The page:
Bengal Tiger at the Baghdad Zoo
Written by Rajiv Joseph, Directed by Shawn LaCount; Set Design, Dahlia Al-Habieli; Sound Design, Edward Young; Lighting Design, Jen Rock; Costume Design, Lara de Bruijn; Properties Design, Rebecca K. David; Special Effects, Lauren Duffy; Production Stage Manager, Molly Burman; Assistant Stage Managers, Julie Marie Langevin, Frances Swanson
CAST: Rick Park, Ray Ramirez, Michael Knowlton, Michael Dwan Singh, Mason Sand, Hallie Friedman, Salma Milia
Performances through November 17 at Company One, Boston Center for the Arts, Plaza Theatre, 527 Tremont Street, Boston, MA; Box Office 617-933-8600 or www.companyone.org
The United States of America led a military invasion of coalition forces into Iraq in March, 2003, culminating in an occupation of the country and toppling of its leader Saddam Hussein. The new government tried and executed President Hussein, but faced the Iraqi insurgency and ongoing strife between warring factions over the course of the next five or six years. American troops remained until President Barack Obama established a gradual timetable for withdrawal, with the final exit occurring in December, 2011.
Before the War in Iraq began, the U.S. was already involved in the War in Afghanistan and the War on Terror. All of these wars have offered a cornucopia of dramatic material for playwrights and an opportunity to explore the political, religious, and human costs while telling important stories and fulfilling the theater's mission to educate as it entertains. However, the issue that arises for me is whether or not we are at a sufficient remove from the events of the last decade to be able to step back and take an analytical view that is balanced or unbiased. In Bengal Tiger at the Baghdad Zoo, Rajiv Joseph's 2010 Pulitzer Prize Finalist play having its Boston premiere at Company One, the playwright addresses this challenge by asking a lot of questions without professing to know the answers. He leaves it to each member of the audience to draw their own conclusions.
Like many Americans, I must admit to suffering from a strain of war fatigue that causes me to approach this genre of play with drooping shoulders and a big sigh, expecting to be inundated with unpleasant images and guilt-inducing scenarios. Well, Bengal Tiger has its share of both, but Joseph takes a different approach to the subject matter. His play is a war comedy (note that Robin Williams starred in the title role in the 2011 Broadway production), albeit a very dark comedy, but there's plenty to laugh at, if you have the stomach for it. One graphic example is the entrance of Uday Hussein (played with nefarious glee by Mason Sand) toting the severed head of his brother in a plastic bag and carrying on a one-sided conversation with the deceased.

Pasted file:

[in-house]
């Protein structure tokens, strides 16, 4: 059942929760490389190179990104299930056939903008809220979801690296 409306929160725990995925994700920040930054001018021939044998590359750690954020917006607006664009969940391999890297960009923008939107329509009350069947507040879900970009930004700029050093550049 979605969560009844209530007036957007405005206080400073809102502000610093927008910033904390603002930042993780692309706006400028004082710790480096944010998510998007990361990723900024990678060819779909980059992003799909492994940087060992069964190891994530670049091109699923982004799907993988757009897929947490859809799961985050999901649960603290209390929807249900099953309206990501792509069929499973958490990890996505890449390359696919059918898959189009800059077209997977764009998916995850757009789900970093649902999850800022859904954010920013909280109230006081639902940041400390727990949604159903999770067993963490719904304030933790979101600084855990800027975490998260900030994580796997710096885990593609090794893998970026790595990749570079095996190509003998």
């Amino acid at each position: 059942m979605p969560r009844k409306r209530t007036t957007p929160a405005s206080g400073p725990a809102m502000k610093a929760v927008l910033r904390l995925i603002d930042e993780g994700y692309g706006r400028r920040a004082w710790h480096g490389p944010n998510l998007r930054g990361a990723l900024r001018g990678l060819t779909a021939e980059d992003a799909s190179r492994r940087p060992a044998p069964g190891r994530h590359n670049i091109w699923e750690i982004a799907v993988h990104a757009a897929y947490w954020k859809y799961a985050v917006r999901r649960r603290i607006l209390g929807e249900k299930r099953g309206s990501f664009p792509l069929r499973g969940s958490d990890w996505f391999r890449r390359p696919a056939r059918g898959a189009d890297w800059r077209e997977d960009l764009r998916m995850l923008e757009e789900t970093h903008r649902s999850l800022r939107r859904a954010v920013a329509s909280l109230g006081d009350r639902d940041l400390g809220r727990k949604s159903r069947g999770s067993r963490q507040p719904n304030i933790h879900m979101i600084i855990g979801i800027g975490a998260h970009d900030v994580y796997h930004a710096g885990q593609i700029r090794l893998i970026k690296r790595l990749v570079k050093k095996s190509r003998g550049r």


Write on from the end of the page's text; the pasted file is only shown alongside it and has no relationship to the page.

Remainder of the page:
Oh, by the way, Uday is also deceased, but continues to haunt Baghdad as a ghost. He is actually one of many ghostly characters in the play, as death in Iraq does not seem to mean the end the way Americans think it does. In addition, the Tiger, a Marine, and an Iraqi girl hang around to raise more questions after they die. This is quite troubling for those who are haunted by them, another Marine and an Iraqi who works as an interpreter for the U.S. military. However, the playwright ascribes to the characters of the after-life some clarity of vision - at least enough to ask questions they would not have considered when they were alive - in order to try to make some sense of the craziness of war and God's role in the whole mess.
Rick Park has no trouble finding the humor and humanity, if you will, in the Tiger role. He manages to lull us into seeing him as a victim because he is caged at the Baghdad Zoo, far removed from his natural habitat, only to suddenly behave true to his nature in a shockingly fast act that spawns several major plot points. Park makes the Tiger sympathetic, especially when he starts to question his own nature and seek forgiveness for the atrocities he has committed, unlike the human characters who are unduly interested in the material spoils of war.
Michael Dwan Singh's portrayal of Musa, the interpreter, is far-reaching and moving. He conveys his character's difficult situation, where he is little more than a servant to his employers and likely to be left high and dry when the occupation ends. Singh beams with Musa's pride in his landscaping work and love for his younger sister Hadia (Hallie Friedman's childlike innocence is refreshing amidst the dark themes of the play), and trembles with fear and rage when he is pushed to his breaking point. As the two Marines, Ray Ramirez (Tom) and Michael Knowlton (Kev) capture the bravado and hair-trigger nerves of the young men poised for combat. Ramirez's Tom appears to be tougher and more mature, while Knowlton's Kev disintegrates under pressure. Salma Milia brings an air of long-suffering resignation as a leper who lives in the desert.